Normalt siger man, at de store fisk spiser de små. Men på det aktuelle aktiemarked i USA er det de små aktier, der klarer sig bedre end de store. Det ses i udviklingen af indeksene. Indekset for de mindre aktier, Russell 2000, klarer sig bedre end S&P 500-indekset for de store aktier, og det klarer sig igen bedre end S&P 100-indekset for de 100 største selskaber. Der er altså bredde i markedet, og når man ser på virksomhedsgrupperne, så klarer de sig godt stort set over hele linjen, og det får Wells Fargo til at tro på, at der stadig er en upside for aktierne i den kommende tid.
Market breadth, revisited
- Market breadth continues to be broad as many stocks are participating as the major indexes trade to new record highs.
- As typically happens early in a new cycle, U.S. small-capitalization stocks are outperforming the S&P 500, which, in turn, is outperforming the S&P 100.
Back in January, we took a look at market breadth. In other words, we wanted to find out if lots of stocks were participating as the equity market marched to new record highs or if the advance was being led by only a smaller number of big-capitalization companies. Wide participation in a rising market is a good sign in our opinion.
It has been common in past cycles, as the stock market was coming into a meaningful top, that the biggest growth names were the ones carrying the major indexes higher. Many investors continue to believe that the recent record highs are due to rising stock prices for just a handful of growth/technology companies. At this point, nothing could be further from the truth based on current performance data.
Perhaps the easiest way to see what is going on is to examine the performance of the S&P 500 (SPX) relative to the performance of the Russell 2000 small-capitalization index and the S&P 100 (OEX), which comprises the largest 100 companies in the SPX.
As investors anticipate, and eventually see, clearing skies on the horizon early in a new cycle, they are typically more willing to take on additional risk and buy smaller companies as represented by the Russell 2000 Index.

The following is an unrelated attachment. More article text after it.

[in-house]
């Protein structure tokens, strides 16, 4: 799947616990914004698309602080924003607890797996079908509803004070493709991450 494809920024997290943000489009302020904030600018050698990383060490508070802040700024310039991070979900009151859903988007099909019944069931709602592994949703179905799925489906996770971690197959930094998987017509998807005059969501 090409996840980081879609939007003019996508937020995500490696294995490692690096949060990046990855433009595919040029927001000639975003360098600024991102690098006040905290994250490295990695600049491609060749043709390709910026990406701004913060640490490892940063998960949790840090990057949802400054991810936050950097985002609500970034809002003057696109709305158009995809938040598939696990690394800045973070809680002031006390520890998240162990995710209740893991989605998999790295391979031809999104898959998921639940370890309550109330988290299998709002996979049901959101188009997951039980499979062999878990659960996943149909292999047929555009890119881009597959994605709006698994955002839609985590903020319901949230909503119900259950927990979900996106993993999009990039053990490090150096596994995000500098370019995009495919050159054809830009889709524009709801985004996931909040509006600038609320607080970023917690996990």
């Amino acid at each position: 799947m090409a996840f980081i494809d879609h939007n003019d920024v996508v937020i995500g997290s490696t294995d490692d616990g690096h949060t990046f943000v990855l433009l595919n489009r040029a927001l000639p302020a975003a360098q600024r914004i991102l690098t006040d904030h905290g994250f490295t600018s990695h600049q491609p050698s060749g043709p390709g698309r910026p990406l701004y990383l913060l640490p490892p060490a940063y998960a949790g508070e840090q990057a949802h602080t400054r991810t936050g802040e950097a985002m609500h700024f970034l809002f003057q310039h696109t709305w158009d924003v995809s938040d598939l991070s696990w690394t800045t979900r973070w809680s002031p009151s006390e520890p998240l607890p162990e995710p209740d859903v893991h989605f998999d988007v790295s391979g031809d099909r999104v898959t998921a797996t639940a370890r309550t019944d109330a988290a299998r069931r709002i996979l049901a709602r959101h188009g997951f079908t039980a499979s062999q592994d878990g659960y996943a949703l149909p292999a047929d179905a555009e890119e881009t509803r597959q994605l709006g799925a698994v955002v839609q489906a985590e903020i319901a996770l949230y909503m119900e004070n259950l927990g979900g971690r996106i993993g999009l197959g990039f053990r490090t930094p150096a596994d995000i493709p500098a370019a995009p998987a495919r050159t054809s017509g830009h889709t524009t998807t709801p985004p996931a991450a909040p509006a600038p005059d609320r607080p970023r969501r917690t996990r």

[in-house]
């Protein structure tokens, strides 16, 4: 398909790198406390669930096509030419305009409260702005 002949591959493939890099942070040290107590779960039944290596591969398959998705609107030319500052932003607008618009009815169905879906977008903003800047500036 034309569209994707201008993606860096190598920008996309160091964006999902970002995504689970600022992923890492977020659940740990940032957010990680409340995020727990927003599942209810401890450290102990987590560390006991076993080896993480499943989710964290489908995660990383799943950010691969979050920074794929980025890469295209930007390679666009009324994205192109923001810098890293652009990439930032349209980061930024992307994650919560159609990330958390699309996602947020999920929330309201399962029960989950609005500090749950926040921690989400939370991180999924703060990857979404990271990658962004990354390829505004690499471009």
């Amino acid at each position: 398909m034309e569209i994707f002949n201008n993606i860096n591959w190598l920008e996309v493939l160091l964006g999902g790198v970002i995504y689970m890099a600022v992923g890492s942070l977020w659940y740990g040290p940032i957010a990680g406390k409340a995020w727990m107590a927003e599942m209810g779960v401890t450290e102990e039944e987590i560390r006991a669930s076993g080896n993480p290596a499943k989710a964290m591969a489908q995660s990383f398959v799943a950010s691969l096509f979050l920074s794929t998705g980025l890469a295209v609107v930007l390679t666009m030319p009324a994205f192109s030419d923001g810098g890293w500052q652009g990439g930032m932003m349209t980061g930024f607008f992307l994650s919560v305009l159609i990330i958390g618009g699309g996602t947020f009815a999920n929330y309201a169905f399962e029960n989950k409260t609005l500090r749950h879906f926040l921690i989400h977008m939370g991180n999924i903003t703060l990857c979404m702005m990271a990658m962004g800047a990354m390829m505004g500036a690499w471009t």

These firms might not have the strongest balance sheets or the widest product lines but, nonetheless, will likely benefit from the recovery that lies ahead.
At the time of this report, this smaller-company index is outperforming the SPX, which, in turn, is beating the OEX index over the last six months at the same time a wide swath of big companies is carrying the SPX to new all-time record highs.
That is a clear reflection of increasing market breadth and is a meaningful positive when trying to gauge the underlying strength of the overall stock market. We currently rate U.S. small-cap stocks as favorable along with U.S. large-cap stocks.
From another angle, let’s take a look at industry group participation. Of the 63 industry groups (each group made up of individual stocks) represented in the SPX, 61 have posted positive returns over the last six months. Of those groups with positive returns, 35 have beat the return of the SPX over that time frame, which is in line with our analysis back in mid-January. But this time even more groups have posted positive returns over the last six months through last Friday according to Bloomberg data.
The bottom line is, from a market breadth standpoint, a revisiting of the current data shows a broad array of stocks is still participating as the major indexes trade to new record highs.
That is a meaningful positive and helps support our belief that more equity upside lies ahead.
An index is unmanaged and not available for direct investment.
S&P 100 Index measures large cap company performance and consists of up of 100 major, blue chip companies across diverse industry groups. The primary criterion for index inclusion is the availability of individual stock options for each constituent.
S&P 500 Index is a market capitalization-weighted index composed of 500 widely held common stocks that is generally considered representative of the US stock market.
Russell Small Cap (Russell 2000®) Index measures the performance of the 2,000 smallest companies in the Russell 3000® Index, which represents approximately 8% of the total market capitalization of the Russell 3000 Index. The Russell 3000® Index measures the performance of the 3,000 largest U.S. companies based on total market capitalization, which represents approximately 98% of the investable U.S. equity market.
Russell 3000® Index measures the performance of the 3,000 largest U.S. companies based on total market capitalization, which represents approximately 98% of the investable U.S. equity market.